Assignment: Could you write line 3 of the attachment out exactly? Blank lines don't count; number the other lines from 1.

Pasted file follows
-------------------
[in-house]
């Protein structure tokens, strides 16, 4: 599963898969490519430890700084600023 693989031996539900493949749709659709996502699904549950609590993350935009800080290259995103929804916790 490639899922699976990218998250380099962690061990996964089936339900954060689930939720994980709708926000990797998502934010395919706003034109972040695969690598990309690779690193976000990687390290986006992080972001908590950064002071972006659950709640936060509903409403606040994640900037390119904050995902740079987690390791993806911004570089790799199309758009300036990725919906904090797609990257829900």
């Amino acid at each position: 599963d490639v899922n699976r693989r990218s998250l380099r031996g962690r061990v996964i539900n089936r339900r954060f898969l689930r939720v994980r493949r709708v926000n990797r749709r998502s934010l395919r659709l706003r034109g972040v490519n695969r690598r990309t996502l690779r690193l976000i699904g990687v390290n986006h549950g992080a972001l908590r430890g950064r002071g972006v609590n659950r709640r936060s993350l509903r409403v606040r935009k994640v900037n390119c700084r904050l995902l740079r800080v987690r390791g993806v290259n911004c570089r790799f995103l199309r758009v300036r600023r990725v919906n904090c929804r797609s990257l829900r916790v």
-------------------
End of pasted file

């Amino acid at each position: 599963d490639v899922n699976r693989r990218s998250l380099r031996g962690r061990v996964i539900n089936r339900r954060f898969l689930r939720v994980r493949r709708v926000n990797r749709r998502s934010l395919r659709l706003r034109g972040v490519n695969r690598r990309t996502l690779r690193l976000i699904g990687v390290n986006h549950g992080a972001l908590r430890g950064r002071g972006v609590n659950r709640r936060s993350l509903r409403v606040r935009k994640v900037n390119c700084r904050l995902l740079r800080v987690r390791g993806v290259n911004c570089r790799f995103l199309r758009v300036r600023r990725v919906n904090c929804r797609s990257l829900r916790v």